r INTERESTING EVENTS
OF YEARS AGO
On Thursday, March 26,
1888, Ist International Wo
IF YOU WOULD KNOW WHAT IS GOING ON AROUND YOU READ Tilt PERSON COUNTY TIMES—IT IS A PAPER FOR ALL THE PEOPLE OF PERSON AND ADJOINING COUNTIES.
Chamber Commerce Holds First
Birthday Party IHonday Hiyht
Andrew Joyner, Jr., Delivered
Principal Address of Evening;
Dwelt on Those Who Lead and
Those Who Lean.
GORDON HUNTER PRESIDED
One of the best civic meetings of
the year was held last Monday
night when the Chamber of Com
merce held its first birthday party
or annual dinner meeting.
Approximately two hundred men
and women gathered at Hotel Rox
boro for the affair. Many more
would have been present, but the
dining room would not permit a
The meeting was presided over
by Gordon C. Hunter, president of
the organization for the first year.
Mr. Hunter made an excellent toast
master and his remarks were en
joyed from the beginning to the
During the meal gifts and favors
were passed out to the ladies and
men and practically everyone went
home with five or six items of con
siderable value—especially, hose.
The principal address of the even
ing was delivered by Mr. Andrew
Joyner, Jr., city manager and at
torney of Greensboro. Mr. Joyner’s
speech was right to the point and
related to progress of any city and
how it could be gained if the people
would co-operate. Every person
present enjoyed his remarks and
found them both true and helpful.
He is an excellent speaker.
A report of the achievements of
the Chamber of Commerce was
passed out to all the members . This
report proved that many things have
been done and that the organization
has been of real value to the county.
Hugh Sawyer, secretary, had little
to say. Hugh was willing to let his
report rest on its own merits and
members agreed that it could easily
Stuart Ford, incoming president
delivered a short talk and promised
the club his best efforts to make
the coming year a success.
Among the guests present were
Mr. and Mrs. Frank Pierson, of Dur
ham, Mr. Pierson is secretarv of th“
Chamber of Commerce in that city
and was very much interested in
the organization of the Roxboro
Mr. Hunter presented for the first
time the members of the new board
of directors of the Roxboro chamber
of commerce, who are as follows:
P. L. Cashwell. S. M. Ford, R. L.
Harris, Dr. J. H. Hughes. G. C.
Hunter, F. C. Long, J. W. Noell
Preston Satterfield and E. G.
MORE MONEY NEEDED
FOR FLOOD VICTIMS
List Has Been Growing Daily
and Opportunity Again Given
for People to Contribute.
The response to the call for funds
for the flood sufferers has been very
good in Person County, but more
money is needed. Each day has
brought the news of more victims
and the list has been growing by
leaps and bounds.
On Wednesday of this week
Gordon Hunter, chairman of the lo
cal unit of the Red Cross received
a telegram asking for at least fifty
per cent more.
Person County people are re
quested to meet this call in their
usual fine manner.
Below is a list of those who have
Alec Bass $ 1.00
J. A. Long, Jr 1.00
B. G. Clayton 1.00
C. D. Clayton 1.00
J. B. Riggsbee 1.00
W. R. Hambrick 1.00
Ben Davis 1.00
Long, Bradshhed & Co 1.00
Preston Satterfield 2.00
T. C. Brooks 1.00
N. Lunsford 1.00
Mrs. N. Lunsford 1.00
J. L. Gentry 50
C. P. Gentry .50
Harris & Burns 5.00
H. W. Newell 2.00
P/ L. Cashwell 1.00
Ellen Marie Sears 1.00
JV. S. Price 1.00
C “ (Continued on Page Ten)
PUBLISHED EVERY THURSDAY, ROXBORO, NORTH CAROLINA, THURSDAY, MARCH 26TH, 1936 USE PERSON COUNTY PRODUCTS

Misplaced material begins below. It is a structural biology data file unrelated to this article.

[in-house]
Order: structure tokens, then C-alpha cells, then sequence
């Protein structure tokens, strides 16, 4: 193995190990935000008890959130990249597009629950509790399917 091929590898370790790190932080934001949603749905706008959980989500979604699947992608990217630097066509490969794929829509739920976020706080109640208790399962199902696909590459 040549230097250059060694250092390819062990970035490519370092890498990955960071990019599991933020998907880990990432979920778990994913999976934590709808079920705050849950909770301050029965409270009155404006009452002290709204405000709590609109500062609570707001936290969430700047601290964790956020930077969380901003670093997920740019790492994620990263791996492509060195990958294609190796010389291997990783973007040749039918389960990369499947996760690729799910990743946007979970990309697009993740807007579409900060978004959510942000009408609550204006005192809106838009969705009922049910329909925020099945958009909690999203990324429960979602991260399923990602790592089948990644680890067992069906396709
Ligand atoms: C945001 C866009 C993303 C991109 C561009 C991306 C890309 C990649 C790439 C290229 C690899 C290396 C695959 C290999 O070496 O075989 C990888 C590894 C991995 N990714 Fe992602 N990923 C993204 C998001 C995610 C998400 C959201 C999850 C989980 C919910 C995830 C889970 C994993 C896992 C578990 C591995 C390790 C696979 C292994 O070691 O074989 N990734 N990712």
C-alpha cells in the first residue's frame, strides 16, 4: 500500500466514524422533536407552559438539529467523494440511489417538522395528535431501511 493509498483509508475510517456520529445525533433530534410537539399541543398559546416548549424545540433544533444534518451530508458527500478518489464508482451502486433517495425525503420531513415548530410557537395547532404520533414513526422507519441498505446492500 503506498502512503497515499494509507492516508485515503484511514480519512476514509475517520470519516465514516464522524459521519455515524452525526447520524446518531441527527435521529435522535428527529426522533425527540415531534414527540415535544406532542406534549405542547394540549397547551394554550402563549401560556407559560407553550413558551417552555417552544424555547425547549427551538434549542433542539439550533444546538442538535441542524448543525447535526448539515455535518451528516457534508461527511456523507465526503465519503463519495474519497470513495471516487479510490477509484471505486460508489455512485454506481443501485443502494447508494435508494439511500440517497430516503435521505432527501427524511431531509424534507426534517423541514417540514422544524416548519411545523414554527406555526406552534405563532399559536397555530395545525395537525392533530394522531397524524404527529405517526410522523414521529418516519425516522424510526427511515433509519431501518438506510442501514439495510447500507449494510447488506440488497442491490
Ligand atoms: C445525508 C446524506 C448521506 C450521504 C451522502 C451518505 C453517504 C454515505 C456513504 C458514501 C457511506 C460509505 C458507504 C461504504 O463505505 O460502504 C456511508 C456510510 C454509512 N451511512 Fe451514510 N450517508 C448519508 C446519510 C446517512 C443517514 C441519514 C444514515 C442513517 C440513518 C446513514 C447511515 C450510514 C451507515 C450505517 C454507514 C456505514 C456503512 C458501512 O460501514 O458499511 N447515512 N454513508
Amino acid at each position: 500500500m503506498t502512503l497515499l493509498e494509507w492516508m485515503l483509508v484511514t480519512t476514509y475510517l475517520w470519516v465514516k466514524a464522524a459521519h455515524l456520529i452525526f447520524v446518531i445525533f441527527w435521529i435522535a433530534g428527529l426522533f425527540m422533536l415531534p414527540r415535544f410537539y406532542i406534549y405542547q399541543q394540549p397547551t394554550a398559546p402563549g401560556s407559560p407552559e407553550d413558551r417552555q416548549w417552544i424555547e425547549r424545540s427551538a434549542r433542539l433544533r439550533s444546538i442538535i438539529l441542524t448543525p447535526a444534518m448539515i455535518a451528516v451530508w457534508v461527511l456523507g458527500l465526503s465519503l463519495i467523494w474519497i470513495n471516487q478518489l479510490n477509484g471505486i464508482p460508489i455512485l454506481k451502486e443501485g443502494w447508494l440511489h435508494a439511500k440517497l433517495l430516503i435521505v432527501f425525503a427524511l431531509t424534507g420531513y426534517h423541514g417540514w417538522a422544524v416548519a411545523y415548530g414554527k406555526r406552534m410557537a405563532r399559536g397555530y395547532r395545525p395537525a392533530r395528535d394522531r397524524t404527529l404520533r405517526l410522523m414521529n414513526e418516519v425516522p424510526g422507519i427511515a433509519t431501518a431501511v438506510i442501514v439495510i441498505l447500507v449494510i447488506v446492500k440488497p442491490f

Had Been in Declining Health
For Several Years; Funeral
Held at Home.
Mrs. Fluvana Buchanan, 80, widow
of thfc late J. P. Buchanan, suc
cumbed at her home in the Mill
Creek community at 2:30 o’clock
Friday afternoon after having been
in declining health for several years.
Surviving are five sons, Billy, J.
R., G. C., C. O. and E. W. Buchanan;
three daughters, Mrs. Lizzie Walker,
Mrs. Rosa Gentry, and Mrs. Roxie
Gentry, all of Pqrson County; 55
grandchildren and 22 great-grand
Funeral services were conducted
Saturday afternoon at 2:30 o’clock
at the Mill Creek Baptist church.
Rev. N. J. Todd, pastor, officiated,
assisted by Rev. J. C. McGregor and
Rev. J. B. Currin. Interment was
made in the church cemetery.
Pallbearers wenq Clyde Gentry,
Claude Buchanan, Archie Walker,
Malcus Buchanan, Terrill Mangum,
and Fred Buchanan.
Flower bearers were: Mary Gent
ry, Mrs. Alvin Clayton, Nine Walk
er, Clara Gentry, Margaret Gentry,
Mrs. Dewey Dickerson, Lena Buch
anan, Shirley, Charles and Spurgeon
Buchanan, Grady Gentry, Inez
Buchanan, Roxana Gentry and
FINAL RITES FOR
Died at Watt’s Hospital Follow
ing an Illness of Thirty-six
Mrs. William Edward Humphries,
age 16, of the Olive Branch commu
nity, died at Watt’s hospital Tues
day, March 17, 1936, following an
illness of 36 hours.
She is survived by her husband,
Darents, Johnnie and Viola Bowles
Holt, fivb sisters, Mrs. Bessie Buch
anan, Mrs. Sallie Humphries, Ivey,
Elizabeth and Onie Holt, and four
brothers, Jack, Willie, J. E. and
Henry Edward Holt.
Funeral services were conducted
at Oak Grove Mfethodist church
Thursday, March 19 at 3 p. m. Rev.
E. B. Craven was the minister in
Pallbearers were John Melton,
Charlie Tatum. Robert Herrug, J. O.
Kelly, HasSel Long, Clarence Oak
Interment was made in Oak
Grove Methodist church cemetery.
MANY PRIZES GIVEN
Hundreds of Gifts atad Prizes
Distributed at Annual Dinner
Held at Jones Hotel Monday
All people who attended the first
dinner meeting of the Roxboro
Chamber of Commerce were greet
ed with a large number of gifts.
Several received prizes that were
of considerable value. Below is a
Table light, by Dr. G. W. Gentey,
given by Carolina Power and Light
Five quarts Gulf oil, by R. P.
Bums, given by Robert Whitfield.
Thrift card, by Tom Brooks, giv
en by Palace Theatre.
Six crystal sherbets, by Cephus
Joyner, given by The Newells.
One pair ho9e, given to every
lady, by Leggett’s Department Store.
One ash tray set, by S. F. Nicks,
Jr., given by Woody Long and How
One thrift card, ,by Mrs. Frank
Whitfield, given by Palace Theatre.
(Continued on Page Four)
Sixteen cases wieire heard yester
day in garnishee proceedings in be
half of the City of Roxboro for past,
due taxes. More will be tried at a